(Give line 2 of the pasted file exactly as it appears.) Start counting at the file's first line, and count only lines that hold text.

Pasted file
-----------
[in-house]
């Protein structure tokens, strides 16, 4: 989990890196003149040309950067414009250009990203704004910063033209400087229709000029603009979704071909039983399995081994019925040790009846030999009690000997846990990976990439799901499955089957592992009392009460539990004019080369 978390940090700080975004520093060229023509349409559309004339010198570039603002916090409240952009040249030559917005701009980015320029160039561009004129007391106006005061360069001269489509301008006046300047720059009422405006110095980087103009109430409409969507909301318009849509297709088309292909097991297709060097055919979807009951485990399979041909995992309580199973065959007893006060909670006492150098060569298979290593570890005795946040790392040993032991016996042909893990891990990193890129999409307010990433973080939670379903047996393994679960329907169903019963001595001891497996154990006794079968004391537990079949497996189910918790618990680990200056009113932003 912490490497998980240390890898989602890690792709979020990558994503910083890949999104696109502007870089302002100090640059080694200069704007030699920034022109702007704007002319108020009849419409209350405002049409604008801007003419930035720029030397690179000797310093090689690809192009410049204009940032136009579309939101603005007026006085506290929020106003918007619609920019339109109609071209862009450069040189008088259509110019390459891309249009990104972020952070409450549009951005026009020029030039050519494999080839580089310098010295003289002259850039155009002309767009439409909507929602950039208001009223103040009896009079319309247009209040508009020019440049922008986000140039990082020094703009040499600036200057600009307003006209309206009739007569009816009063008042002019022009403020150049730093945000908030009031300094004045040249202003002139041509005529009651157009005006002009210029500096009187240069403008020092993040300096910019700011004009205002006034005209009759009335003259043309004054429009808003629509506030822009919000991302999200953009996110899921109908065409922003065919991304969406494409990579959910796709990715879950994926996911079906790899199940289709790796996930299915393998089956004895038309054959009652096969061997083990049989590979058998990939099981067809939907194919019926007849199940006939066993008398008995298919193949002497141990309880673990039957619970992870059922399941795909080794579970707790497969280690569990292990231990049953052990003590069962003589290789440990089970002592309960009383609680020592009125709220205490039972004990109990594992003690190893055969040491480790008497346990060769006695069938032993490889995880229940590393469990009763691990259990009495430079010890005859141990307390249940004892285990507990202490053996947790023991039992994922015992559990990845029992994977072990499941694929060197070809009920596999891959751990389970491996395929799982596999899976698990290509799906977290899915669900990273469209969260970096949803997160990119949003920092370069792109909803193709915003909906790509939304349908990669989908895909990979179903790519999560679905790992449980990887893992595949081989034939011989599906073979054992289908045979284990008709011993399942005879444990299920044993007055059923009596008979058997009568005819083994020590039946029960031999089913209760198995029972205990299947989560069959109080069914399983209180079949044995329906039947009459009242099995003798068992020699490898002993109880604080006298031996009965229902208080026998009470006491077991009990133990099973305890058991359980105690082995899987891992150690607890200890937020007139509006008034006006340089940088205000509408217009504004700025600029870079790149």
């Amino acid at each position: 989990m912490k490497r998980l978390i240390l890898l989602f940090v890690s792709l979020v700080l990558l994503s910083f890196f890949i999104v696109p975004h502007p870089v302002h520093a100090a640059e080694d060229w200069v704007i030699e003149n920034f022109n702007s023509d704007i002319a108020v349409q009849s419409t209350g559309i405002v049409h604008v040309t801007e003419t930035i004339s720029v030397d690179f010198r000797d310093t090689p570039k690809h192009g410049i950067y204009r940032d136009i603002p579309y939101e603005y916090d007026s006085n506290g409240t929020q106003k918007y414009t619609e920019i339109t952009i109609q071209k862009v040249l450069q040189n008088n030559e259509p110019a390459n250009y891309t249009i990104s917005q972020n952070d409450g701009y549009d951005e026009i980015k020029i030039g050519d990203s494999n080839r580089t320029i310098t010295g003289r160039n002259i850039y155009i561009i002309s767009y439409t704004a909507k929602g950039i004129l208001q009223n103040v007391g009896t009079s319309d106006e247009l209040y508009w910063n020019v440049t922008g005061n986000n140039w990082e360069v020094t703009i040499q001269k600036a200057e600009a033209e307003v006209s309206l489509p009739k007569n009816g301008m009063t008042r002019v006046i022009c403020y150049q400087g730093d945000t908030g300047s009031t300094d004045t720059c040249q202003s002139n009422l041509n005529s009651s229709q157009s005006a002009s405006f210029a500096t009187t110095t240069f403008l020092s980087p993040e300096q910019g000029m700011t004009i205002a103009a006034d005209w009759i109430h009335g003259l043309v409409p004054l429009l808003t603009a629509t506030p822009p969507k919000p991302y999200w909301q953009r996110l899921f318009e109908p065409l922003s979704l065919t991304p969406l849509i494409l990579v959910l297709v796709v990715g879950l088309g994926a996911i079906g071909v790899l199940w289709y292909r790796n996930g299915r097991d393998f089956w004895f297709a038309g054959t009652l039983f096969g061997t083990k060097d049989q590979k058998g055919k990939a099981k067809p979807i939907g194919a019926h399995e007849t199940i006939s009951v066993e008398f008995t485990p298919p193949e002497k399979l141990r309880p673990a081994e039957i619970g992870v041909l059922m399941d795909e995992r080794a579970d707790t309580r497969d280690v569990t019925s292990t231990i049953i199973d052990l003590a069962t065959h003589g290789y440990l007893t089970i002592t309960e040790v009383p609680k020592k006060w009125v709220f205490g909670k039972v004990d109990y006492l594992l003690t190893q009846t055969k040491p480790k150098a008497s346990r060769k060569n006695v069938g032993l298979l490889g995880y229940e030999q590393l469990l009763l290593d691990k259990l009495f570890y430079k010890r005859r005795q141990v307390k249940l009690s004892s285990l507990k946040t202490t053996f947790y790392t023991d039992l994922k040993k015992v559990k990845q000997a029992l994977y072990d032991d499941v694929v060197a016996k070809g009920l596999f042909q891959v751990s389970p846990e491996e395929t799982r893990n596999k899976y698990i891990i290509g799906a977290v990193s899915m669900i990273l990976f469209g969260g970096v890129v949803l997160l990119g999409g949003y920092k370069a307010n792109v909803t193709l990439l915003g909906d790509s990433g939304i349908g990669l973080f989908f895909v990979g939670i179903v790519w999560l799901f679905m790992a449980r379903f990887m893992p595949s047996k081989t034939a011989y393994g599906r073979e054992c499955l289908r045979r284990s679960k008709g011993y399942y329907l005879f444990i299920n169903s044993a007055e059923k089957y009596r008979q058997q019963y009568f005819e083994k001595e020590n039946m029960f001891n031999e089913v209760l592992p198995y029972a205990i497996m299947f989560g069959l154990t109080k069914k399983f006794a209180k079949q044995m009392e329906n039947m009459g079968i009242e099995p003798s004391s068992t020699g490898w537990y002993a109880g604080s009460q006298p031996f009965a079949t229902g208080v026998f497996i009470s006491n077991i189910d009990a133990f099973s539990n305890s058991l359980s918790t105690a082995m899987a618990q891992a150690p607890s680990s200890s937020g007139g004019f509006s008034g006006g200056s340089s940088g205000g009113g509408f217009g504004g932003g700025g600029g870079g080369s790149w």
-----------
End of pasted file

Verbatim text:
């Protein structure tokens, strides 16, 4: 989990890196003149040309950067414009250009990203704004910063033209400087229709000029603009979704071909039983399995081994019925040790009846030999009690000997846990990976990439799901499955089957592992009392009460539990004019080369 978390940090700080975004520093060229023509349409559309004339010198570039603002916090409240952009040249030559917005701009980015320029160039561009004129007391106006005061360069001269489509301008006046300047720059009422405006110095980087103009109430409409969507909301318009849509297709088309292909097991297709060097055919979807009951485990399979041909995992309580199973065959007893006060909670006492150098060569298979290593570890005795946040790392040993032991016996042909893990891990990193890129999409307010990433973080939670379903047996393994679960329907169903019963001595001891497996154990006794079968004391537990079949497996189910918790618990680990200056009113932003 912490490497998980240390890898989602890690792709979020990558994503910083890949999104696109502007870089302002100090640059080694200069704007030699920034022109702007704007002319108020009849419409209350405002049409604008801007003419930035720029030397690179000797310093090689690809192009410049204009940032136009579309939101603005007026006085506290929020106003918007619609920019339109109609071209862009450069040189008088259509110019390459891309249009990104972020952070409450549009951005026009020029030039050519494999080839580089310098010295003289002259850039155009002309767009439409909507929602950039208001009223103040009896009079319309247009209040508009020019440049922008986000140039990082020094703009040499600036200057600009307003006209309206009739007569009816009063008042002019022009403020150049730093945000908030009031300094004045040249202003002139041509005529009651157009005006002009210029500096009187240069403008020092993040300096910019700011004009205002006034005209009759009335003259043309004054429009808003629509506030822009919000991302999200953009996110899921109908065409922003065919991304969406494409990579959910796709990715879950994926996911079906790899199940289709790796996930299915393998089956004895038309054959009652096969061997083990049989590979058998990939099981067809939907194919019926007849199940006939066993008398008995298919193949002497141990309880673990039957619970992870059922399941795909080794579970707790497969280690569990292990231990049953052990003590069962003589290789440990089970002592309960009383609680020592009125709220205490039972004990109990594992003690190893055969040491480790008497346990060769006695069938032993490889995880229940590393469990009763691990259990009495430079010890005859141990307390249940004892285990507990202490053996947790023991039992994922015992559990990845029992994977072990499941694929060197070809009920596999891959751990389970491996395929799982596999899976698990290509799906977290899915669900990273469209969260970096949803997160990119949003920092370069792109909803193709915003909906790509939304349908990669989908895909990979179903790519999560679905790992449980990887893992595949081989034939011989599906073979054992289908045979284990008709011993399942005879444990299920044993007055059923009596008979058997009568005819083994020590039946029960031999089913209760198995029972205990299947989560069959109080069914399983209180079949044995329906039947009459009242099995003798068992020699490898002993109880604080006298031996009965229902208080026998009470006491077991009990133990099973305890058991359980105690082995899987891992150690607890200890937020007139509006008034006006340089940088205000509408217009504004700025600029870079790149």